Taylor Donovan is a Chiropractor who has lived in Reno for two years, having moved here from the southern California desert town of Joshua Tree. He has practiced chiropractic medicine and healing for 4 years. His background includes strong basic science (biochemistry and molecular biology) and a ton of related holistic healing experience and training. At this point, you may already think you know who he is, or at least his “type.” You might be telling yourself: hmmm, another holistic bone cracker joining the ranks…
Sadly, this is what humans do. Decide in advance about things, with little or no direct knowledge: Our brain pigeonholes our experiences and uses them to form new judgments, rather than utilizing the new information available to us each moment. However, you’ll find that Dr. Donovan doesn’t fit in a pigeonhole. He is far different from the experiences most of us are familiar with. Yes, he’s a chiropractor, but the areas of his study and the work he undertook after college clearly affect his personal values and the way he practices. The difference is most palpable in a one-on-one experience with Taylor Donovan the person, not Taylor Donovan, DC. Let me explain.
Chiropractic care is about “reconnecting the mind with the body by ensuring that the nerves are communicating information properly to the muscles and internal organs,” Taylor said. He believes that it is vital to teach our body to self regulate from the inside out. Your body will start “falling apart” at some point in your life. Therefore, it’s truly imperative for a person to find a practice that helps delay the body’s natural decaying process. Taylor has studied multiple styles of medicine, along with long living indigenous cultures to find a practice in which healing and wellness were key.
Taylor studied biochemistry and molecular biology during the first four years of college. He was amazed at the very miracle that lies within one microscopic cell and the importance of intercellular communication. He minored in anthropology, focusing on medicinal anthropology. He was and is intrigued by the way a community ebbs and flows, together. He researched the various healing modalities that have existed in our world over time. Most importantly, he wanted to know which practices were essential in creating a healthy and prosperous environment for everyone involved.
He took this knowledge and curiosity to the wilderness with an organization that helps troubled teens find a new path to a better life. Taylor worked with this group for 5 years in Idaho. He feels that bringing people into nature in a community-oriented setting, truly teaches a person how to find health, on many levels.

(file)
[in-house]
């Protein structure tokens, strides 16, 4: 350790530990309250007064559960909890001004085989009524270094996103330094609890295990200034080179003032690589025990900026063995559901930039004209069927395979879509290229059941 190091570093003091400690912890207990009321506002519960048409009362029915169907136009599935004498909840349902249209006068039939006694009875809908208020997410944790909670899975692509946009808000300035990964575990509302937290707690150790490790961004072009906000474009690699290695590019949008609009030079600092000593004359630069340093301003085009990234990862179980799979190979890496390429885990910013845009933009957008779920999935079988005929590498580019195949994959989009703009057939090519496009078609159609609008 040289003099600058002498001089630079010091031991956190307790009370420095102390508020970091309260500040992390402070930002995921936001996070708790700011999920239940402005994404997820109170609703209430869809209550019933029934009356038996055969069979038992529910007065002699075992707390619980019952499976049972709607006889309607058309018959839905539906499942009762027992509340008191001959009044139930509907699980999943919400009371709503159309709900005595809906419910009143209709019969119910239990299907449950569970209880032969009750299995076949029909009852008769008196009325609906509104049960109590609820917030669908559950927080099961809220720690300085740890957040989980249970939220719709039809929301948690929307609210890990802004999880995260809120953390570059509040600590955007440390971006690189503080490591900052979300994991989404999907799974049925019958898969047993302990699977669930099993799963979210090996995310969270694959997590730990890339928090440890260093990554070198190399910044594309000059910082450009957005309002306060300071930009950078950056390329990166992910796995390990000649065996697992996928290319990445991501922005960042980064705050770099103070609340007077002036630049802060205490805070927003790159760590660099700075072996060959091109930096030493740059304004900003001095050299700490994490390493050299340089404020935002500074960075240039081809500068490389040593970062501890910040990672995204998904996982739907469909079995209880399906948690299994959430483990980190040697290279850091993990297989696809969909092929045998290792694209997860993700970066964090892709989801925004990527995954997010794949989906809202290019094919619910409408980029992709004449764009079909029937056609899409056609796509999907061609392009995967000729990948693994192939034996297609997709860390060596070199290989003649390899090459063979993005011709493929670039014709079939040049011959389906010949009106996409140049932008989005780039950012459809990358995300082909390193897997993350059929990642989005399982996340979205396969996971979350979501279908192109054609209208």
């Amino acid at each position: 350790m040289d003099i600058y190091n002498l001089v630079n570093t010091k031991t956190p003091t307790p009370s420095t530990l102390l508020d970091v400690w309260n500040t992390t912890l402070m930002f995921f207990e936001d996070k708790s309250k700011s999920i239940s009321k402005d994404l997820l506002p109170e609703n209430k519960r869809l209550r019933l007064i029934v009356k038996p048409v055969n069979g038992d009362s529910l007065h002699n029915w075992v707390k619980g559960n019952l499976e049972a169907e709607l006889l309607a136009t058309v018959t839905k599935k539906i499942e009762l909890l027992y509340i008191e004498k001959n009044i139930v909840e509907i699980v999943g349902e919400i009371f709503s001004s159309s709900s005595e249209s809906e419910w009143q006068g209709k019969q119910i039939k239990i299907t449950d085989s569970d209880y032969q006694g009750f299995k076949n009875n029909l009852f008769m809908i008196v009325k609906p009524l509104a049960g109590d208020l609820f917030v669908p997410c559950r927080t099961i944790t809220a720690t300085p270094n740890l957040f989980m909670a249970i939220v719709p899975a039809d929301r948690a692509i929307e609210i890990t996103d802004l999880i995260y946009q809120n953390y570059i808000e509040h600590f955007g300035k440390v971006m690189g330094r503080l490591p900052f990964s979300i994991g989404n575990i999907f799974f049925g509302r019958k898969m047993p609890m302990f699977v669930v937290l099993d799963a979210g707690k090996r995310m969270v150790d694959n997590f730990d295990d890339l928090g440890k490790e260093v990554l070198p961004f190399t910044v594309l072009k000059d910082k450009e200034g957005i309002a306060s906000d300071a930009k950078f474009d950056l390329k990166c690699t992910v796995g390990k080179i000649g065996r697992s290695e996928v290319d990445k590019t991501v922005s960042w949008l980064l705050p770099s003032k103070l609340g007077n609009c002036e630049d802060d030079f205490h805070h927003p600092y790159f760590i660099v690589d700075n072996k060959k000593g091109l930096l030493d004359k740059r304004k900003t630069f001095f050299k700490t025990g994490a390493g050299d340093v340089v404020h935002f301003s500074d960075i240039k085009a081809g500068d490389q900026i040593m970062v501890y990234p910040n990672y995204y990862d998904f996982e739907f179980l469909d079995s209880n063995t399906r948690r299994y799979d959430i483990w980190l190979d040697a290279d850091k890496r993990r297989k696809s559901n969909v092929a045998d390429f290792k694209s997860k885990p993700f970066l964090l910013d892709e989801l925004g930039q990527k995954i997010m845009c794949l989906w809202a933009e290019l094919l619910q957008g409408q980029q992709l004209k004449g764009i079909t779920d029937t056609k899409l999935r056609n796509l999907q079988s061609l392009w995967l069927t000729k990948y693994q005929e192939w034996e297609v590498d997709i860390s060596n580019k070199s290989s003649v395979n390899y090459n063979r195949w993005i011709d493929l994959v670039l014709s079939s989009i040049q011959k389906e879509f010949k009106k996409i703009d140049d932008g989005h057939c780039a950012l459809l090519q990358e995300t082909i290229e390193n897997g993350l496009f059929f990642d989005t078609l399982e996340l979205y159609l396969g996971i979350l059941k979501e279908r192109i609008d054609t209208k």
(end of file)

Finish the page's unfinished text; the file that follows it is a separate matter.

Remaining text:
Taylor wanted to focus on the actual therapy behind this concept, which took him to West Virginia. He worked as an adolescent therapist for a boarding school for two years. This was not the dark blue blazer and expensive dormitory type of school — more like 28 days in the woods and village style living. Yes, they had 3 months of a “boarding school” existence at the end of their stay, but the majority of therapy came from their experience with nature and with each other. Taylor was in charge of the kids’ one and a half month experience in “the village.” He created programs that taught them the impact that their individual actions had on the entire village community.
After his stint in West Virginia, Taylor knew that he wanted to continue helping people find health, but in a different capacity. He went on to study the world of chiropractic medicine. He obtained his doctor of chiropractic credentials in 2004 from The Los Angeles College of Chiropractic.
Taylor does not limit his healing work to simple chiropractic adjustments. He incorporates yoga poses, health classes, wellness assessments and nutritional supplements if he deems they are needed. He is currently taking yoga teacher training classes and would like to center his attention on the relationship between chiropractic and yoga. Taylor said that this connection might “define the rest of my career.”
In his free time, Taylor enjoys biking, backpacking, gardening and reading and writing poetry. He seems most passionate about the sport “Ultimate Frisbee” and happens to be the captain of his team. Just for the record, it is not like frisbee golf, at all.
What would Mr. Donovan be doing if he were not practicing in the field of chiropractic care? Taylor said, “I would most likely be living on a tropical coastal paradise with all of the incredible friends that I’ve shared my life with, practicing permaculture, performance arts, and mindful relationship work.”
“Really though, my mission in these years is to serve the causes of vibrant sustainable health practices in community. Reno is my chosen playing field.”